Fife pupils visit India as part of cultural exchange

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PUPILS from a school in Fife spent 10 days in India, with the aim of making them “globally aware citizens”

Margo Christie, a geography teacher at Waid Academy, took 25 students - aged 15 and over - on the cultural trip.

The school has been partnered with Indian KIIT World School since 2013, after meeting through the British Councils website.

The site allows schools to register and partner up with other schools across the globe.

Mrs Christie said pairing up with KIIT had enriched the students lives.

She said: “Where we are in Anstruther, it’s quite isolated in terms of the wider world - quite cut off.

“Being part of this partnership has really opened up horizons for the kids and they can see how other people live.

“A lot of the kids have got contacts with KIIT and it’s opened their eyes to a lot of global issues like climate change, fair trade and water shortages - as well as traditional cultural things such as festivals, monuments and dances. We’re helping to make them into more globally aware citizens.”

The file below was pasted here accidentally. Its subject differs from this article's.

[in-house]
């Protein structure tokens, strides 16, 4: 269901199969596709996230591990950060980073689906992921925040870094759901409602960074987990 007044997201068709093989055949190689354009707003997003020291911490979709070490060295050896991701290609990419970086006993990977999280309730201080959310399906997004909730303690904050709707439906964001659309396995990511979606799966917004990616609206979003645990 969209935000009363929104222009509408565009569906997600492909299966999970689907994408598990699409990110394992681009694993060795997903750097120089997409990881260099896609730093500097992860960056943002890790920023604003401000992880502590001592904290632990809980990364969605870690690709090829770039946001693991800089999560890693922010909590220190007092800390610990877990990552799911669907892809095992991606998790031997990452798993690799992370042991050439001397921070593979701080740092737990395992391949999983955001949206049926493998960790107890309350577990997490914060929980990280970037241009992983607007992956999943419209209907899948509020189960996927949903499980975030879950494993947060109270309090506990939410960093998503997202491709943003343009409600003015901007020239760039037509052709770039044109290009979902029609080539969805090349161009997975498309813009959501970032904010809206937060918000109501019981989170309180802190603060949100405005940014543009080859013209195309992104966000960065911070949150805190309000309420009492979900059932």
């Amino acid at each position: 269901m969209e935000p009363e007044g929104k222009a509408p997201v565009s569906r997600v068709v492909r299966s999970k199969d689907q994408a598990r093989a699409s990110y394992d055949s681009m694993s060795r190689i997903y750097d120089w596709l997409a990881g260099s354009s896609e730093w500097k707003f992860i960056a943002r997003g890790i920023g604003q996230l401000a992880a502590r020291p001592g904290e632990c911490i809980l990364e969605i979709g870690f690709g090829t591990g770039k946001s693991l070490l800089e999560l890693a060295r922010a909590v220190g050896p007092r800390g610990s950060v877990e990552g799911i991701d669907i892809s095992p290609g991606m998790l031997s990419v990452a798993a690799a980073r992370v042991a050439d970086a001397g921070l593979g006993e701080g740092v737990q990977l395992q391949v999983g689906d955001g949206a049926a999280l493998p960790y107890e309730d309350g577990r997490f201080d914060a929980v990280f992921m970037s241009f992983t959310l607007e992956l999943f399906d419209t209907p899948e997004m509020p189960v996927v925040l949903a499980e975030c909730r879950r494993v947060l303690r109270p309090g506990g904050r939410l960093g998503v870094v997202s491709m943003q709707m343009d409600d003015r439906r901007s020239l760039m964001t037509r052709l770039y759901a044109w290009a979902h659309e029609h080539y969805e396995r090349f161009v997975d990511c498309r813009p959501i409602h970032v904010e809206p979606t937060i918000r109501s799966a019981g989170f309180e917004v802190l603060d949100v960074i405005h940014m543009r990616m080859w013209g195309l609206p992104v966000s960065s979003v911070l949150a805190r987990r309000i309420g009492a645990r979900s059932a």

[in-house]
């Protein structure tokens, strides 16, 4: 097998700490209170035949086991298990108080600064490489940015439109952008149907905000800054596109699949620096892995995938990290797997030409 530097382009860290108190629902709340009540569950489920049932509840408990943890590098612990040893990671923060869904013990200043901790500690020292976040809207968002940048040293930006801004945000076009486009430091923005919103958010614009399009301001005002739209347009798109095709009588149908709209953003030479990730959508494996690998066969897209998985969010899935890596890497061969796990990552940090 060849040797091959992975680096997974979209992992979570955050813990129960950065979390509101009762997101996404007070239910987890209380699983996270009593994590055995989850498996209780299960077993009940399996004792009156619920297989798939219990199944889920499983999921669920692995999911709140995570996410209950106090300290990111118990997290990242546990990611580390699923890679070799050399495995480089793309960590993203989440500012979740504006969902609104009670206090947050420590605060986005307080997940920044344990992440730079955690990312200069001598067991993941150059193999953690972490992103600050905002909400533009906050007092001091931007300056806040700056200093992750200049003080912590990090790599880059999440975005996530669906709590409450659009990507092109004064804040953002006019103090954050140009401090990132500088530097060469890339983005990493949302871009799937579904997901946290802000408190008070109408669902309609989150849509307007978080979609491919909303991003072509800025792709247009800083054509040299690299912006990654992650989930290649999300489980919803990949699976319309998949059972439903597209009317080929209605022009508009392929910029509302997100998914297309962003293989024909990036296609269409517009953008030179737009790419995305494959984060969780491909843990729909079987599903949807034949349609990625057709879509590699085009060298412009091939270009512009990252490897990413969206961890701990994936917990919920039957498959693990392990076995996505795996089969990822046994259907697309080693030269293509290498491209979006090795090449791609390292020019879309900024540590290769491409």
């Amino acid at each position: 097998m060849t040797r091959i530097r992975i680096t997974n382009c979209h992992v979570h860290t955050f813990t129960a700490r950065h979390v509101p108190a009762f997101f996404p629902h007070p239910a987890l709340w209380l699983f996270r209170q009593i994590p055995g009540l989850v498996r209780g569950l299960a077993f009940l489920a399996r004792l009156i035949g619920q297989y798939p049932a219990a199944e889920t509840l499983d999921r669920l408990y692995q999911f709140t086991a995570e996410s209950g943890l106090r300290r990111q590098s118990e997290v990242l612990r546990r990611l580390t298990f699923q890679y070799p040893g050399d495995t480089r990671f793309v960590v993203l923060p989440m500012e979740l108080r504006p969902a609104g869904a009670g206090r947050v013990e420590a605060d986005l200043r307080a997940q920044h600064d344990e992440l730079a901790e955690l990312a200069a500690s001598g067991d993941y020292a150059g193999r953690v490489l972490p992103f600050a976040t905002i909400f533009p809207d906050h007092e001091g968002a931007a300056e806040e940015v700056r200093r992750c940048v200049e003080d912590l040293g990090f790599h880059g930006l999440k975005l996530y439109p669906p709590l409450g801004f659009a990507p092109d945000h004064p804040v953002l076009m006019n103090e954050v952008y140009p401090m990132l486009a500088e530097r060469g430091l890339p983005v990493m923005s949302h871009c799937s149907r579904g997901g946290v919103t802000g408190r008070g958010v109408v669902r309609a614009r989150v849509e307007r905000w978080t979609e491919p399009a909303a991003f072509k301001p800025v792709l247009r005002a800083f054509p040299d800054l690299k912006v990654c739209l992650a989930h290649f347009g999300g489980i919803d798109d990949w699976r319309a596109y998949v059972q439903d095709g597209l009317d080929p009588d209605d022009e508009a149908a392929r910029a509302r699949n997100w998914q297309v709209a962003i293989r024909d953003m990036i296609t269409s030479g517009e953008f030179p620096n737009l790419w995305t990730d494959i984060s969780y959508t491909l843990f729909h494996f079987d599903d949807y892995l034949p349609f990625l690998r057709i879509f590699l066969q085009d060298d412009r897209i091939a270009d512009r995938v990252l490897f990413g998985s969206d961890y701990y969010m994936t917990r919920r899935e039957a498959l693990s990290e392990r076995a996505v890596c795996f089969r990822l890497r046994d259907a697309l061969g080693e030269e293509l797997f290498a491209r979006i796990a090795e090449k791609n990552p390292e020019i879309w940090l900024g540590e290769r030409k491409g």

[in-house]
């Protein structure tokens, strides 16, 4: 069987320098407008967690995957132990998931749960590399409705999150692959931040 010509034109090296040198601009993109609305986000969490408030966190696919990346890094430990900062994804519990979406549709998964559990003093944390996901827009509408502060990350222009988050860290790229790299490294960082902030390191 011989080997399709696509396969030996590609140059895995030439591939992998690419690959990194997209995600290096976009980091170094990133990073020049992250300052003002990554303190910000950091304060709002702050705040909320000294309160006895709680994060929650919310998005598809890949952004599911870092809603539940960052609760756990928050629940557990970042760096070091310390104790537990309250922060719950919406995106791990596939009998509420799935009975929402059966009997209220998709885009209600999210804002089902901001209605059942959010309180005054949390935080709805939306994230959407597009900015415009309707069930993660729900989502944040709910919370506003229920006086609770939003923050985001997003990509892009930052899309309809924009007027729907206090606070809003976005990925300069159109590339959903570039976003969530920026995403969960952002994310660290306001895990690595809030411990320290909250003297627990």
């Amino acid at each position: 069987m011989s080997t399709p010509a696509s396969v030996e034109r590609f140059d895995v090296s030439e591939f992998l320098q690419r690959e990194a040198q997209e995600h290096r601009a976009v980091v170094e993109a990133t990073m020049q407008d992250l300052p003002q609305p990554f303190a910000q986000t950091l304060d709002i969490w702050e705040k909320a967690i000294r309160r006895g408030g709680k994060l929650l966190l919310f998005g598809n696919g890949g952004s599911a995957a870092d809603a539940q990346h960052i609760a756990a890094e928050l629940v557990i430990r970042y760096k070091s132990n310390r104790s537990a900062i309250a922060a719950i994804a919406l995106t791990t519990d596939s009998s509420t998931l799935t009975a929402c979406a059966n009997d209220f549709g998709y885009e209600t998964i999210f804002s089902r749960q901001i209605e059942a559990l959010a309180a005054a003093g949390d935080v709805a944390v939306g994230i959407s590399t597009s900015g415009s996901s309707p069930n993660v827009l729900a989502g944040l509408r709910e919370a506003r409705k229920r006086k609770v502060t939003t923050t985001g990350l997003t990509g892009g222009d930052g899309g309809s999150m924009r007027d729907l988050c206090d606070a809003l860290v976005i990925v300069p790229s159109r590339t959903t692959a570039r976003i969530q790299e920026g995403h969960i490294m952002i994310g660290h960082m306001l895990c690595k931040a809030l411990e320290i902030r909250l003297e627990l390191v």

As this trip was organised outwith the British Council, many of the students saved for the trip themselves, paying for it with part time jobs over the course of eight months.

When they arrived in Delhi, the students were allowed to sit in on science, music, art and drama lessons.

There was also a dance presentation. The students from Waid Academy performed some Scottish Country dancing while the KIIT students performed traditional Bollywood dances.

They were also allowed to watch the celebration of Dussehra - a Hindu festival that celebrates the victory of good over evil, where an effigy of Ravana was burnt.

At the end of the four days, the students were celebrated with an evening of food, music and dancing.

The students from Waid Academy then went on to experience the local region, even getting to visit landmarks such as the Taj Mahal.

Mrs Christie said that while the cultural immersion was a valuable experience, many of the students were then also able to use the trip as part of their higher geography course, covering area’s such as housing and transport.

“It’s given the students connections with the school - opportunities have been opened up that they possibly wouldn’t have had before”, Mrs Christie said.

“They would be able to return there and get experience teaching, or whatever they felt like, as they have connections there now.

“KIIT were so welcoming, the head teacher was an amazing lady who would welcome them with open arms.”